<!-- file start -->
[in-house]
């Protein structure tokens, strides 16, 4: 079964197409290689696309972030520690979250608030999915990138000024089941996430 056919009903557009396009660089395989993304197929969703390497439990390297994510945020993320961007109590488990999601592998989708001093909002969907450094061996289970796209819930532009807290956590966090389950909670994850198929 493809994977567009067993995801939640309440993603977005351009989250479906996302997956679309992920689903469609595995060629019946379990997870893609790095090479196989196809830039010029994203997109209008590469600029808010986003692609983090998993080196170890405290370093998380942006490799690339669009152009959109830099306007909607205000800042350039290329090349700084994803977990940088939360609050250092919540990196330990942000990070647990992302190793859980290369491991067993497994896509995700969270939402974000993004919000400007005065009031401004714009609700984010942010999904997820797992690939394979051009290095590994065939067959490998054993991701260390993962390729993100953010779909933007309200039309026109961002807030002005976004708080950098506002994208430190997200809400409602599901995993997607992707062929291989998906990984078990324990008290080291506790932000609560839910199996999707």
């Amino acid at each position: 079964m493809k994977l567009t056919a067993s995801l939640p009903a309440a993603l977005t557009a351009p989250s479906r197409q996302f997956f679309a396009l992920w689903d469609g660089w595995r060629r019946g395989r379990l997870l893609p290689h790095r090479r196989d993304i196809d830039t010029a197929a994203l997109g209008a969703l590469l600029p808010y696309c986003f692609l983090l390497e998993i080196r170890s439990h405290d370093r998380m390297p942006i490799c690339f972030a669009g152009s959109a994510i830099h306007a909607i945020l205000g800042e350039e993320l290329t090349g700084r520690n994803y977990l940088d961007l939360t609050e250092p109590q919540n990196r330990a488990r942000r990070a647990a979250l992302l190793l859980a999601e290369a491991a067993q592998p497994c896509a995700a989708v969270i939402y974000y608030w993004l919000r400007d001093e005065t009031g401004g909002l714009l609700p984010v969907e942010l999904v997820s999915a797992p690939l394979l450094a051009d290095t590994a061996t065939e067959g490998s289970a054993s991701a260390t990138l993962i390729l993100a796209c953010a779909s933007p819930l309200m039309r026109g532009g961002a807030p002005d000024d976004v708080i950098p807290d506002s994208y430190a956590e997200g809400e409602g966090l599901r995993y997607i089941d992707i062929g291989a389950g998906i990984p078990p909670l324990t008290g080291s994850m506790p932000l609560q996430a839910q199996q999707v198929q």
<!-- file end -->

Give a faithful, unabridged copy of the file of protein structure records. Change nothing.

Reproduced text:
[in-house]
């Protein structure tokens, strides 16, 4: 079964197409290689696309972030520690979250608030999915990138000024089941996430 056919009903557009396009660089395989993304197929969703390497439990390297994510945020993320961007109590488990999601592998989708001093909002969907450094061996289970796209819930532009807290956590966090389950909670994850198929 493809994977567009067993995801939640309440993603977005351009989250479906996302997956679309992920689903469609595995060629019946379990997870893609790095090479196989196809830039010029994203997109209008590469600029808010986003692609983090998993080196170890405290370093998380942006490799690339669009152009959109830099306007909607205000800042350039290329090349700084994803977990940088939360609050250092919540990196330990942000990070647990992302190793859980290369491991067993497994896509995700969270939402974000993004919000400007005065009031401004714009609700984010942010999904997820797992690939394979051009290095590994065939067959490998054993991701260390993962390729993100953010779909933007309200039309026109961002807030002005976004708080950098506002994208430190997200809400409602599901995993997607992707062929291989998906990984078990324990008290080291506790932000609560839910199996999707």
């Amino acid at each position: 079964m493809k994977l567009t056919a067993s995801l939640p009903a309440a993603l977005t557009a351009p989250s479906r197409q996302f997956f679309a396009l992920w689903d469609g660089w595995r060629r019946g395989r379990l997870l893609p290689h790095r090479r196989d993304i196809d830039t010029a197929a994203l997109g209008a969703l590469l600029p808010y696309c986003f692609l983090l390497e998993i080196r170890s439990h405290d370093r998380m390297p942006i490799c690339f972030a669009g152009s959109a994510i830099h306007a909607i945020l205000g800042e350039e993320l290329t090349g700084r520690n994803y977990l940088d961007l939360t609050e250092p109590q919540n990196r330990a488990r942000r990070a647990a979250l992302l190793l859980a999601e290369a491991a067993q592998p497994c896509a995700a989708v969270i939402y974000y608030w993004l919000r400007d001093e005065t009031g401004g909002l714009l609700p984010v969907e942010l999904v997820s999915a797992p690939l394979l450094a051009d290095t590994a061996t065939e067959g490998s289970a054993s991701a260390t990138l993962i390729l993100a796209c953010a779909s933007p819930l309200m039309r026109g532009g961002a807030p002005d000024d976004v708080i950098p807290d506002s994208y430190a956590e997200g809400e409602g966090l599901r995993y997607i089941d992707i062929g291989a389950g998906i990984p078990p909670l324990t008290g080291s994850m506790p932000l609560q996430a839910q199996q999707v198929q």